WASTE warrior Gerry Gillespie argues that when it comes to waste we’ve got it all wrong.
In his new book, “The Waste Between our Ears” Gillespie, 71, a writer, researcher and advocate, challenges readers to change the way they think about rubbish.
“We need to change our minds about waste, because the only place waste exists is between our ears,” he says.
“Waste is a concept derived from lazy thinking and twisted economics.
“We need to reconnect our organic waste to local soils and our wasted resources to local jobs.”
The idea of zero waste is pretty hot right now.
In times of increasing heat, fire and rising waters, Gillespie’s book presents recycling and composting as the means to achieve a zero waste economy.
Gillespie, who calls Queanbeyan home, has been involved in the recovery of wasted resources and their reuse for almost three decades.
Known as the “creative composter”, Gillespie’s concepts have taken him across the globe to China, the UK, the US and Egypt, but his passion for composting, recycling and waste management lies closer to home.
Gillespie, who helped invent the territory’s yellow-lid bin recycling system, says the ACT should look to Wales, a leader in waste management, to improve its recycling capabilities.
“The key is source separation,” he says.
“In Wales, they stopped using big bins and they use a stack system, so each house has a bin on a trolley and you separate your waste into different categories like paper and cardboard, glass and metals, and you leave that bin, along with a food scraps bin, on the side of the road for collection.
“The collectors take the waste from the categorised trolley system that’s been left on the curb and they put it into the truck.”
If waste were collected as separated products, Gillespie argues more than half of it could be returned to soil as compost and biological products.
A large percentage of the rest, he says, can be put back through recycling, re-manufacturing and re-using and as a result, create more jobs.
“Instead of investing in huge, big, expensive trucks you are investing in people and creating jobs and that’s what I am saying is the best outcome, especially during a pandemic, where we need to create more jobs.”
Up until 2001, the ACT was a “big stand out”, recycling about 71 per cent of its total waste stream.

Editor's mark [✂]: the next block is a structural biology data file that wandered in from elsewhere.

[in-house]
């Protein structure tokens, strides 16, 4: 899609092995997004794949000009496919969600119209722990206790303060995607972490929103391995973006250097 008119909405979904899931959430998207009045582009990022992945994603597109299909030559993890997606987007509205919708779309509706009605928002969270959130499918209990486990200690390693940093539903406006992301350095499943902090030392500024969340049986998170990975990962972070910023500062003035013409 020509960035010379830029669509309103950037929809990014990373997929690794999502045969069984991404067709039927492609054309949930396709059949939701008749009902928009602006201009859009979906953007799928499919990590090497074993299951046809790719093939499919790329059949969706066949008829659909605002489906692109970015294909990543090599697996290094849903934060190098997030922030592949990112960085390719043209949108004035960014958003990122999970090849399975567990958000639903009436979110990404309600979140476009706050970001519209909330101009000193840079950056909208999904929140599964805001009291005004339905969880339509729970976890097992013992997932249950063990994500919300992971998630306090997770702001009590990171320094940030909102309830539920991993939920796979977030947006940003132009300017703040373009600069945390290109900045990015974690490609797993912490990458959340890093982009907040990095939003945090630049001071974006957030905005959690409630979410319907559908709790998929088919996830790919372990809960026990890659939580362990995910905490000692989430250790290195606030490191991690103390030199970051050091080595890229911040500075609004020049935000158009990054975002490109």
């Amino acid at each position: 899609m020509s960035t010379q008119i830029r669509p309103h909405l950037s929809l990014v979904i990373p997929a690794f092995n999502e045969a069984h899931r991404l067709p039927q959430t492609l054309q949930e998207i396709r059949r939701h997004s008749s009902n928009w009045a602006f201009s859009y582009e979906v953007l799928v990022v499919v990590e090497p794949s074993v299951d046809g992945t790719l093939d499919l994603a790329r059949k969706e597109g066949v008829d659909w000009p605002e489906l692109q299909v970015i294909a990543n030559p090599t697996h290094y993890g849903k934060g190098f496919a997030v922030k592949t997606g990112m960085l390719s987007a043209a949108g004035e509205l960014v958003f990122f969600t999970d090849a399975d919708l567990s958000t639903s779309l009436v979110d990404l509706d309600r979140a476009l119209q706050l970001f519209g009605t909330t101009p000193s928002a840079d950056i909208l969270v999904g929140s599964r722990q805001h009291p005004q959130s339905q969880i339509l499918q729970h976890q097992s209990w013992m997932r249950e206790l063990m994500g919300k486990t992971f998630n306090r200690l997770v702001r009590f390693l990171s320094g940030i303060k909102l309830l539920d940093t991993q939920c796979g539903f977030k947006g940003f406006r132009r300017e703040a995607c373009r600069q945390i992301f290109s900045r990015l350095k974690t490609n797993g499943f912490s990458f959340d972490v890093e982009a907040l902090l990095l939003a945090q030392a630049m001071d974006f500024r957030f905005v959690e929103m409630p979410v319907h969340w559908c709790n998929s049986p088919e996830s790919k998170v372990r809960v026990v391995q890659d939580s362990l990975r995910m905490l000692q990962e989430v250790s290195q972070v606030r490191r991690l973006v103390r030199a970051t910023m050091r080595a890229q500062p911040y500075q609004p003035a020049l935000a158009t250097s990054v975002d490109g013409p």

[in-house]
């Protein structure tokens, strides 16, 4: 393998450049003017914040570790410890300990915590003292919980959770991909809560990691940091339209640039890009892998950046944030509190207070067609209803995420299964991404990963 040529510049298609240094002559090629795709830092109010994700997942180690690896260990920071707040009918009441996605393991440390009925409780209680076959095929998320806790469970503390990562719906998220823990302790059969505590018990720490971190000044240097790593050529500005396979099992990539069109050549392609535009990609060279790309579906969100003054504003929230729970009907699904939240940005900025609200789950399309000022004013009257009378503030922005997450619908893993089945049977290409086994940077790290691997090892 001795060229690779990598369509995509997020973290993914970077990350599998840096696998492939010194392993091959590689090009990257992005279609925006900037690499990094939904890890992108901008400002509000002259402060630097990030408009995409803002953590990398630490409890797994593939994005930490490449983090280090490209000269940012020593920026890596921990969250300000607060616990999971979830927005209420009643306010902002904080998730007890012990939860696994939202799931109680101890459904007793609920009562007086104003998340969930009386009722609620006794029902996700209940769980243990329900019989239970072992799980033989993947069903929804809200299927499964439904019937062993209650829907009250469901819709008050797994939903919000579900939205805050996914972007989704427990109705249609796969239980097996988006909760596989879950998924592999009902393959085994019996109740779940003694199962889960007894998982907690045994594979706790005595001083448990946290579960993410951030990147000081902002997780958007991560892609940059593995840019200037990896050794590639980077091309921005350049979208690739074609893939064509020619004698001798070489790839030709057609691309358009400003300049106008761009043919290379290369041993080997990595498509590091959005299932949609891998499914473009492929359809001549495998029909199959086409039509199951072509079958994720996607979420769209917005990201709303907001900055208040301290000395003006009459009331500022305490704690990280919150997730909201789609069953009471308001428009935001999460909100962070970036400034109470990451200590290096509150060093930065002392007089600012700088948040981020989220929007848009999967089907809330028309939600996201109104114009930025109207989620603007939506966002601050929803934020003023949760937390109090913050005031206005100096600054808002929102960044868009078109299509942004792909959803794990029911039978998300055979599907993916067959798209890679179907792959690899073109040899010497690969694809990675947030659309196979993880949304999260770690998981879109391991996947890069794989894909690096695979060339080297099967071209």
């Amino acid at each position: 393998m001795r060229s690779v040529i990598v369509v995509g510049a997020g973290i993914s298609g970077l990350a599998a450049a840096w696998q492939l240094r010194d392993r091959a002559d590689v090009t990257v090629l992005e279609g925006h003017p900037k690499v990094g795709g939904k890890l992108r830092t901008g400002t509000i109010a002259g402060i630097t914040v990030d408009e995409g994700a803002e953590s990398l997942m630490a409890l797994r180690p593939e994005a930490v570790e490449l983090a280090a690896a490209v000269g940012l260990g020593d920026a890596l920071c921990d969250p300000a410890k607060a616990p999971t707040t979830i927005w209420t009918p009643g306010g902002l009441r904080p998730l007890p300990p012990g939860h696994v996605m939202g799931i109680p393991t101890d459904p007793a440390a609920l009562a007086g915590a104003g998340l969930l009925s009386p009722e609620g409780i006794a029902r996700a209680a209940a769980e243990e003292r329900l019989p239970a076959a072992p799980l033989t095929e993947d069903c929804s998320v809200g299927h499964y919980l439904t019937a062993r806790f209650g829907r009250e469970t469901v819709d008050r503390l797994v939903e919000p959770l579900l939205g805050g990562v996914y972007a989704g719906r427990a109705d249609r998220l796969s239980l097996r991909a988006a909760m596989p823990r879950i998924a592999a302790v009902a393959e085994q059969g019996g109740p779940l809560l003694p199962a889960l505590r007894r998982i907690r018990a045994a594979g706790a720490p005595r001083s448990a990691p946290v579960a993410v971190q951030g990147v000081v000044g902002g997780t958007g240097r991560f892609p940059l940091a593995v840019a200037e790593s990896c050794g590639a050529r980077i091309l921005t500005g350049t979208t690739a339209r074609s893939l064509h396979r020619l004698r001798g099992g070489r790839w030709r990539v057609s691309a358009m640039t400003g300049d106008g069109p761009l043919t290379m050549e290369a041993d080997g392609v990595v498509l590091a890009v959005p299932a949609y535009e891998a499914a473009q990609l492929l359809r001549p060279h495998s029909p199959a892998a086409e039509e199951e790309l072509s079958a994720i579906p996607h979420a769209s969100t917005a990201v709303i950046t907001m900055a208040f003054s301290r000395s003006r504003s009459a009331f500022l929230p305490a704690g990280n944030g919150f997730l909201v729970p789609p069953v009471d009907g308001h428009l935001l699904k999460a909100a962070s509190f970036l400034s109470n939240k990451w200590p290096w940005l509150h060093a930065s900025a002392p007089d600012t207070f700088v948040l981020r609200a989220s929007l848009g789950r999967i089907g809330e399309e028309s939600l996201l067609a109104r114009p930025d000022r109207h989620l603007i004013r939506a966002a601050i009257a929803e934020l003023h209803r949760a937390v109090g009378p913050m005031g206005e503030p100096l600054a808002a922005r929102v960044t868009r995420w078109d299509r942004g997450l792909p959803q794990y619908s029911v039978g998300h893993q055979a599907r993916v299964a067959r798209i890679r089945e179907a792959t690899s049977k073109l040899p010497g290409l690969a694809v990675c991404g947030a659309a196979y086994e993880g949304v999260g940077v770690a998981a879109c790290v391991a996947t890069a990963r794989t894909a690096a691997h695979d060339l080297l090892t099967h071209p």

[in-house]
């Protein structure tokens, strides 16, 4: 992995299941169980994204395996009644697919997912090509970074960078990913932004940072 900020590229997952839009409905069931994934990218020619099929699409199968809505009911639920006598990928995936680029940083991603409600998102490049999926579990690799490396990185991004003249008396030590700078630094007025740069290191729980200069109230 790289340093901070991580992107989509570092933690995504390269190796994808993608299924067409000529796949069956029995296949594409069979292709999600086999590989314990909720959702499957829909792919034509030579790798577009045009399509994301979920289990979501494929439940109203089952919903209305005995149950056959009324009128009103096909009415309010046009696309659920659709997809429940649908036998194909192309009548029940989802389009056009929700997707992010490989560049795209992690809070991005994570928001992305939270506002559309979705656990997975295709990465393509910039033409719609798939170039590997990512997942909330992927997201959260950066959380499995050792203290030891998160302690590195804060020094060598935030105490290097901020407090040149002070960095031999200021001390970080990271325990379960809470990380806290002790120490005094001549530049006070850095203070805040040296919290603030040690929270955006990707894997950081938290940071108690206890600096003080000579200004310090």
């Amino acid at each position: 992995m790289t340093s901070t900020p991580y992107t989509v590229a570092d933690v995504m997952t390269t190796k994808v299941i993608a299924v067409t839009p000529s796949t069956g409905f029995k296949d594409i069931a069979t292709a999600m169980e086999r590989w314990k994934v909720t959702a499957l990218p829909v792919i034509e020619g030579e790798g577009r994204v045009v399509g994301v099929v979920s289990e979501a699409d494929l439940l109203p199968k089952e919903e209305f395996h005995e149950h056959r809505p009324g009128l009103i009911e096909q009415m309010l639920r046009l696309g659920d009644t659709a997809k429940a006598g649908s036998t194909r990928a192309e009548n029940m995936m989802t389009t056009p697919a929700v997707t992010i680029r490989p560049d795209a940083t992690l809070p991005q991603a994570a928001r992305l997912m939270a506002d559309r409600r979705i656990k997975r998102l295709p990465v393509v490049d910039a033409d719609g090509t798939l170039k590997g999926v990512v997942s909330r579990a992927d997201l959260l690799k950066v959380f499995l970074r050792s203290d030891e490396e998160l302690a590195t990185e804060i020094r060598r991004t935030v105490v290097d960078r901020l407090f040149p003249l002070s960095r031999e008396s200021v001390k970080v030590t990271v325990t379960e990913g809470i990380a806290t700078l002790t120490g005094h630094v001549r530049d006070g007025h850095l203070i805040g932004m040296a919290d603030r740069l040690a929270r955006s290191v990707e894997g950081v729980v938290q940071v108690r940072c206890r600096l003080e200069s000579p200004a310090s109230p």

In 2020, Gillespie argues we could be doing more.
“The problem is you have a situation where, if the company who is collecting the product is not the same company that is trying to sort the product, the one who is running the collection truck doesn’t want to send it back to the centre unless it’s full and so they have a temptation to increase the compaction more,” Gillespie says.
“You can’t call it recycling if you pulp the stuff so tightly together and you end up having 20 per cent of it becoming waste, because it’s so damaged.
“Or you have a situation where the federal government has to step in because the Chinese say we don’t want to take your contaminated rubbish anymore.
“China will still take recycled materials from Wales because it’s not contaminated.”
Gillespie points to countries across the globe who are excelling in the field of waste reduction, simply by thinking differently.
“The Zabbaleen people in Egypt have perfected a door-to-door system with manual and mechanical systems that allow for local production of paper, cardboards, clean pelletised plastic and topsoil from compost,” he says.
“There’s a community in Raglan, NZ, that has achieved 74 per cent diversion from landfill and is turning Raglan’s waste into resources for employment and environmental benefit while moving toward zero waste.”
Gillespie’s book is the culmination of a lifetime of work and includes eight of his original poems.
Kicking off his new novel during a global pandemic wasn’t part of the plan, either was a cancer diagnosis early this year, but Gillespie says it’s all part of the journey.
The international zero-waste campaigner’s logical argument is a simple one; to help the environment and grow a local economy.
“The key is not in the stars, but in our minds.”
“The Waste Between Our Ears” ($30) will be launched via zoom today (October 28) and available at Paperchain Bookstore, Manuka.
Science and the Arts
The balance of this earth sublime
As nature had intended
Lives constantly within the stress
The challenge of the times is this
If we can only face it
If science be what we design
The art is not to waste it
— “The Waste Between Our Ears”